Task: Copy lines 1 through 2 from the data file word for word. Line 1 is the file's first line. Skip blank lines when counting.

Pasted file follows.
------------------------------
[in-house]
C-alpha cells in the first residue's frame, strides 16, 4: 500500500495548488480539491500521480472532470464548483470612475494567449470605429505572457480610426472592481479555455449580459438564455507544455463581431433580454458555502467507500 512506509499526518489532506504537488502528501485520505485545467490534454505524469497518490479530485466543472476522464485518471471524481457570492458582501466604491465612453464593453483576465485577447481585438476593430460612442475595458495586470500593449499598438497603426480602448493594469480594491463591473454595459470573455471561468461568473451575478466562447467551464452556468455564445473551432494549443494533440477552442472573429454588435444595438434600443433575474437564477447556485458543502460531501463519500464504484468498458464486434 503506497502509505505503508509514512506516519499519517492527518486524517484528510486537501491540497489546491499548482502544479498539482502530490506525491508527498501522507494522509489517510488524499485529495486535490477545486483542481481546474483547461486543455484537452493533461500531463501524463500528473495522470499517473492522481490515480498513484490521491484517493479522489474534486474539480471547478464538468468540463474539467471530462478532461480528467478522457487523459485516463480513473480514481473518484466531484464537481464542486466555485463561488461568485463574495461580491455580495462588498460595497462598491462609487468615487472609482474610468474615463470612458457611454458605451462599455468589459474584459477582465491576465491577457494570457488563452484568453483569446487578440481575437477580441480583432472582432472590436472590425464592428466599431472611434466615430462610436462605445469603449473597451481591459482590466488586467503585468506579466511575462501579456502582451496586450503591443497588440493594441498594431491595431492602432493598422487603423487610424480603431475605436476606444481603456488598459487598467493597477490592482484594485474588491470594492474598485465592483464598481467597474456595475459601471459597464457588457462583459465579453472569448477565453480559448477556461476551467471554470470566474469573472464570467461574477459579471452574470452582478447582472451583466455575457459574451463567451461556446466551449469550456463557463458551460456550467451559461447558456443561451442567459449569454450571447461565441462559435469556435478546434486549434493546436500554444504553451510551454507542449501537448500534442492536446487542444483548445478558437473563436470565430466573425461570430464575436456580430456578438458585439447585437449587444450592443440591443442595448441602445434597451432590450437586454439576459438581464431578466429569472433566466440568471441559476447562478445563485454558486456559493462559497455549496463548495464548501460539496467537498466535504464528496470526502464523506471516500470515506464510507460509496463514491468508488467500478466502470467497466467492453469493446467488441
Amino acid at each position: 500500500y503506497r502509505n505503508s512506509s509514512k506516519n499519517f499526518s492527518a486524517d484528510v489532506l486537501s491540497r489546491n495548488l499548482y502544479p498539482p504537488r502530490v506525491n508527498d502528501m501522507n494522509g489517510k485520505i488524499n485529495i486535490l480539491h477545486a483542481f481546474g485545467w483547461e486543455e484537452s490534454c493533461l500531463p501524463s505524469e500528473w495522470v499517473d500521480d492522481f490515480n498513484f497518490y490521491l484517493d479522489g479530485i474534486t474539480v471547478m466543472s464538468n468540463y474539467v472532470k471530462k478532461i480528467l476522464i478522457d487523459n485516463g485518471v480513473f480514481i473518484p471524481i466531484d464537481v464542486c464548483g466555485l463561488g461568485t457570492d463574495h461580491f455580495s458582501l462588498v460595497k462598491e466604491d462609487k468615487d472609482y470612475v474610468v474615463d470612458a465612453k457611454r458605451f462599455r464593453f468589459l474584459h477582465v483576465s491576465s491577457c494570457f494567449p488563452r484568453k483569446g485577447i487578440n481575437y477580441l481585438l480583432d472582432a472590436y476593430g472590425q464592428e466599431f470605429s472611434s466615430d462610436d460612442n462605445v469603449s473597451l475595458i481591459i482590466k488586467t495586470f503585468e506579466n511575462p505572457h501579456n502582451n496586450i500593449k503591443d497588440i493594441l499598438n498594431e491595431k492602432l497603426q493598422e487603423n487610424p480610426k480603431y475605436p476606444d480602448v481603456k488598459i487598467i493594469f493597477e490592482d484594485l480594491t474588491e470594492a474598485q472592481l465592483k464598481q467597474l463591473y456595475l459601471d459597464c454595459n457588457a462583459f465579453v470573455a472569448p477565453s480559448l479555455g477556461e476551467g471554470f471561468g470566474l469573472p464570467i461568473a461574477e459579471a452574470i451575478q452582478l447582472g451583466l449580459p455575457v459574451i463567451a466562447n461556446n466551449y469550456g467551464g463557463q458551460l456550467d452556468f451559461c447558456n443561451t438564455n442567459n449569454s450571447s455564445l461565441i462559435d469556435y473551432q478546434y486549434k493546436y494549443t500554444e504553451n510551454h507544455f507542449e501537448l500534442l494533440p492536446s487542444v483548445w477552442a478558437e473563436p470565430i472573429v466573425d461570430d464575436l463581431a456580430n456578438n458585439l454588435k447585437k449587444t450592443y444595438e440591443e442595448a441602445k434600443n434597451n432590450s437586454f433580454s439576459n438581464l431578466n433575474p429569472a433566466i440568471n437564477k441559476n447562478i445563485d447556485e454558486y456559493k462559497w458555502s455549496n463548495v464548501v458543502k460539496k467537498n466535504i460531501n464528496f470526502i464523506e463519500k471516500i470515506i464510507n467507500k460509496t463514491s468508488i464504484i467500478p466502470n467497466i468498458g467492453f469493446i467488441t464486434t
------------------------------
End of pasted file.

[in-house]
C-alpha cells in the first residue's frame, strides 16, 4: 500500500495548488480539491500521480472532470464548483470612475494567449470605429505572457480610426472592481479555455449580459438564455507544455463581431433580454458555502467507500 512506509499526518489532506504537488502528501485520505485545467490534454505524469497518490479530485466543472476522464485518471471524481457570492458582501466604491465612453464593453483576465485577447481585438476593430460612442475595458495586470500593449499598438497603426480602448493594469480594491463591473454595459470573455471561468461568473451575478466562447467551464452556468455564445473551432494549443494533440477552442472573429454588435444595438434600443433575474437564477447556485458543502460531501463519500464504484468498458464486434 503506497502509505505503508509514512506516519499519517492527518486524517484528510486537501491540497489546491499548482502544479498539482502530490506525491508527498501522507494522509489517510488524499485529495486535490477545486483542481481546474483547461486543455484537452493533461500531463501524463500528473495522470499517473492522481490515480498513484490521491484517493479522489474534486474539480471547478464538468468540463474539467471530462478532461480528467478522457487523459485516463480513473480514481473518484466531484464537481464542486466555485463561488461568485463574495461580491455580495462588498460595497462598491462609487468615487472609482474610468474615463470612458457611454458605451462599455468589459474584459477582465491576465491577457494570457488563452484568453483569446487578440481575437477580441480583432472582432472590436472590425464592428466599431472611434466615430462610436462605445469603449473597451481591459482590466488586467503585468506579466511575462501579456502582451496586450503591443497588440493594441498594431491595431492602432493598422487603423487610424480603431475605436476606444481603456488598459487598467493597477490592482484594485474588491470594492474598485465592483464598481467597474456595475459601471459597464457588457462583459465579453472569448477565453480559448477556461476551467471554470470566474469573472464570467461574477459579471452574470452582478447582472451583466455575457459574451463567451461556446466551449469550456463557463458551460456550467451559461447558456443561451442567459449569454450571447461565441462559435469556435478546434486549434493546436500554444504553451510551454507542449501537448500534442492536446487542444483548445478558437473563436470565430466573425461570430464575436456580430456578438458585439447585437449587444450592443440591443442595448441602445434597451432590450437586454439576459438581464431578466429569472433566466440568471441559476447562478445563485454558486456559493462559497455549496463548495464548501460539496467537498466535504464528496470526502464523506471516500470515506464510507460509496463514491468508488467500478466502470467497466467492453469493446467488441